The apache benchmark tool is very basic, and while it will give you a solid idea of some performance, it is a bad idea to only depend on it if you plan to have your site exposed to serious stress in production.
Having said that, here’s the most common and simplest parameters:
-c: (“Concurrency”). Indicates how many clients (people/users) will be hitting the site at the same time. While
ab runs, there will be
-c clients hitting the site. This is what actually decides the amount of stress your site will suffer during the benchmark.
-n: Indicates how many requests are going to be made. This just decides the length of the benchmark. A high
-n value with a
-c value that your server can support is a good idea to ensure that things don’t break under sustained stress: it’s not the same to support stress for 5 seconds than for 5 hours.
-k: This does the “KeepAlive” funcionality browsers do by nature. You don’t need to pass a value for
-k as it it “boolean” (meaning: it indicates that you desire for your test to use the Keep Alive header from HTTP and sustain the connection). Since browsers do this and you’re likely to want to simulate the stress and flow that your site will have from browsers, it is recommended you do a benchmark with this.
The final argument is simply the host. By default it will hit http:// protocol if you don’t specify it.
ab -k -c 350 -n 20000 example.com/
By issuing the command above, you will be hitting http://example.com/ with 350 simultaneous connections until 20 thousand requests are met. It will be done using the keep alive header.
After the process finishes the 20 thousand requests, you will receive feedback on stats. This will tell you how well the site performed under the stress you put it when using the parameters above.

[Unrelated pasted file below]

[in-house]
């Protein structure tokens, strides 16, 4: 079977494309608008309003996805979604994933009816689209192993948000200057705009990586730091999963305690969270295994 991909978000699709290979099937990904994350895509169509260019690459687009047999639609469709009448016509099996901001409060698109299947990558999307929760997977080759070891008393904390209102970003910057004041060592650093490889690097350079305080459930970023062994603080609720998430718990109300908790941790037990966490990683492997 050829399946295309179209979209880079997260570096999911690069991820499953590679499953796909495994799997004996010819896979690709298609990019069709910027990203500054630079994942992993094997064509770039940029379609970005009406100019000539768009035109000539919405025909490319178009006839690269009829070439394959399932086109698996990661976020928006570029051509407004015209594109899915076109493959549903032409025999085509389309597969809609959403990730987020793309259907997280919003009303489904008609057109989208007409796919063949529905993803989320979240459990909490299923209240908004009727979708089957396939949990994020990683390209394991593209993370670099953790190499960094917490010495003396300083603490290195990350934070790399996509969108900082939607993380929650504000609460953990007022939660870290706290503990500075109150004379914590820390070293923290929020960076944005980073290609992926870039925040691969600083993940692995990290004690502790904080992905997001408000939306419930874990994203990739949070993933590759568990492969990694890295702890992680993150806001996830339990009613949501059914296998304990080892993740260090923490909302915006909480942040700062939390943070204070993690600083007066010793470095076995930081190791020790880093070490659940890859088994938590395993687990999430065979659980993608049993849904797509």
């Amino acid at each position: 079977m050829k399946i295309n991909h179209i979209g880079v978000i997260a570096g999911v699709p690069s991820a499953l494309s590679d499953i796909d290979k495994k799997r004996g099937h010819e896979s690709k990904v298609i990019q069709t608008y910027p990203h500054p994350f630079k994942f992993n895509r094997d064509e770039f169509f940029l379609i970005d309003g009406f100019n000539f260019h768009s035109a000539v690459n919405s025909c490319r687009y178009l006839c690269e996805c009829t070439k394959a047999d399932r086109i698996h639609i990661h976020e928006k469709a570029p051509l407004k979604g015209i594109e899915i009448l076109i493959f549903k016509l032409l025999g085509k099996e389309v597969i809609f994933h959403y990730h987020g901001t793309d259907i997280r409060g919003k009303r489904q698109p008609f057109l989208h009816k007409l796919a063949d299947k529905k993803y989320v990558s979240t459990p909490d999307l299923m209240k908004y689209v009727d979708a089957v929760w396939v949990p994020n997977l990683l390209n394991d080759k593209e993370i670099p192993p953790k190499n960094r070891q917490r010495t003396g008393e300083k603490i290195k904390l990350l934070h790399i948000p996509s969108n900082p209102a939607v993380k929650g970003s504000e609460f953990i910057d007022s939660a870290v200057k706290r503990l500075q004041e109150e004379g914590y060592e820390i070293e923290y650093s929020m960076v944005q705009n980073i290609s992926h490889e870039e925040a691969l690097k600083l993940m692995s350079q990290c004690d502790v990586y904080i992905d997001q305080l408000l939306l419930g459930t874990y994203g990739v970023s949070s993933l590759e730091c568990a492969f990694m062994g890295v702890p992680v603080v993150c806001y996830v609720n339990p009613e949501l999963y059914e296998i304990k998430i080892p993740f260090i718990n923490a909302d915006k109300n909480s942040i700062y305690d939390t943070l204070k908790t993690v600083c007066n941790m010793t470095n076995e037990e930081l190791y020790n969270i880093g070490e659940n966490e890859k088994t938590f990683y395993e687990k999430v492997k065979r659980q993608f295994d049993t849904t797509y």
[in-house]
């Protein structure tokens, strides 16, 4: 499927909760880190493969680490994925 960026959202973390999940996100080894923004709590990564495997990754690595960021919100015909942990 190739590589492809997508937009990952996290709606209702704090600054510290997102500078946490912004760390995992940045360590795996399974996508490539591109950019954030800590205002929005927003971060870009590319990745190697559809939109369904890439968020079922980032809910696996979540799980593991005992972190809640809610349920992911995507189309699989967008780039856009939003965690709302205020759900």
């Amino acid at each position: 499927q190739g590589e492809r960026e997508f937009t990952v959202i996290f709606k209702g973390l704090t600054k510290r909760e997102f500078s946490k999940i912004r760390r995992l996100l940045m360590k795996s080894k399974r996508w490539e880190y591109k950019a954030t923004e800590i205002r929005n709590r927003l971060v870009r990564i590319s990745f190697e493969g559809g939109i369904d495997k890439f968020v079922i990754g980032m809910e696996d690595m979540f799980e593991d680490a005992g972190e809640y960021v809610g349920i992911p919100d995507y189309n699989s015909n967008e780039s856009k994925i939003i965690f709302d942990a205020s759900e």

For finding out how many people the site can handle at the same time, just see if the response times (means, min and max response times, failed requests, etc) are numbers your site can accept (different sites might desire different speeds). You can run the tool with different -c values until you hit the spot where you say “If I increase it, it starts to get failed requests and it breaks”.
Depending on your website, you will expect an average number of requests per minute. This varies so much, you won’t be able to simulate this with ab. However, think about it this way: If your average user will be hitting 5 requests per minute and the average response time that you find valid is 2 seconds, that means that 10 seconds out of a minute 1 user will be on requests, meaning only 1/6 of the time it will be hitting the site. This also means that if you have 6 users hitting the site with ab simultaneously, you are likely to have 36 users in simulation, even though your concurrency level (-c) is only 6.
This depends on the behavior you expect from your users using the site, but you can get it from “I expect my user to hit X requests per minute and I consider an average response time valid if it is 2 seconds”. Then just modify your -c level until you are hitting 2 seconds of average response time (but make sure the max response time and stddev is still valid) and see how big you can make -c.
I hope I explained this clear 🙂 Good luck